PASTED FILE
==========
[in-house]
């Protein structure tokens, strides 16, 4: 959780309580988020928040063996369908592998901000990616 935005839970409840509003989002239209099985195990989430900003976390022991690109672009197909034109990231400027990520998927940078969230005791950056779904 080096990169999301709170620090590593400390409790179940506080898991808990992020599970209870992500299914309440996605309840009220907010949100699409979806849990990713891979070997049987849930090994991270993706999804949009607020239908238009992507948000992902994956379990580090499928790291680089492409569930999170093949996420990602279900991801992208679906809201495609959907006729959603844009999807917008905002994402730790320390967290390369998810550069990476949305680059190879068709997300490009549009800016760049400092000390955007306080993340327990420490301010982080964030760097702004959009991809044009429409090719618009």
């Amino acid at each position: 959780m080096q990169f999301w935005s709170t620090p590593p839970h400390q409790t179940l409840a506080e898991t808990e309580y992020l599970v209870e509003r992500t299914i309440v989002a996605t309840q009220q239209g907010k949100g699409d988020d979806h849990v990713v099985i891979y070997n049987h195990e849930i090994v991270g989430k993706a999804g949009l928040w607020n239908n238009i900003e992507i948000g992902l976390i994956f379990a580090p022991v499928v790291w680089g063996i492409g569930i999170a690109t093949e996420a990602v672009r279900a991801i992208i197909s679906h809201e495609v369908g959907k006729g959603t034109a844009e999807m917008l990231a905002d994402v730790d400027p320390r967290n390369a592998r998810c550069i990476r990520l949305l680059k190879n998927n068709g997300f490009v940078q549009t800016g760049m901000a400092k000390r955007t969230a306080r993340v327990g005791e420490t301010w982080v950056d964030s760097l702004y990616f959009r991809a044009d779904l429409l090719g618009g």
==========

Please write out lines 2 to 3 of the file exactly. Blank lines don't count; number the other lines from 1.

């Protein structure tokens, strides 16, 4: 959780309580988020928040063996369908592998901000990616 935005839970409840509003989002239209099985195990989430900003976390022991690109672009197909034109990231400027990520998927940078969230005791950056779904 080096990169999301709170620090590593400390409790179940506080898991808990992020599970209870992500299914309440996605309840009220907010949100699409979806849990990713891979070997049987849930090994991270993706999804949009607020239908238009992507948000992902994956379990580090499928790291680089492409569930999170093949996420990602279900991801992208679906809201495609959907006729959603844009999807917008905002994402730790320390967290390369998810550069990476949305680059190879068709997300490009549009800016760049400092000390955007306080993340327990420490301010982080964030760097702004959009991809044009429409090719618009």
């Amino acid at each position: 959780m080096q990169f999301w935005s709170t620090p590593p839970h400390q409790t179940l409840a506080e898991t808990e309580y992020l599970v209870e509003r992500t299914i309440v989002a996605t309840q009220q239209g907010k949100g699409d988020d979806h849990v990713v099985i891979y070997n049987h195990e849930i090994v991270g989430k993706a999804g949009l928040w607020n239908n238009i900003e992507i948000g992902l976390i994956f379990a580090p022991v499928v790291w680089g063996i492409g569930i999170a690109t093949e996420a990602v672009r279900a991801i992208i197909s679906h809201e495609v369908g959907k006729g959603t034109a844009e999807m917008l990231a905002d994402v730790d400027p320390r967290n390369a592998r998810c550069i990476r990520l949305l680059k190879n998927n068709g997300f490009v940078q549009t800016g760049m901000a400092k000390r955007t969230a306080r993340v327990g005791e420490t301010w982080v950056d964030s760097l702004y990616f959009r991809a044009d779904l429409l090719g618009g």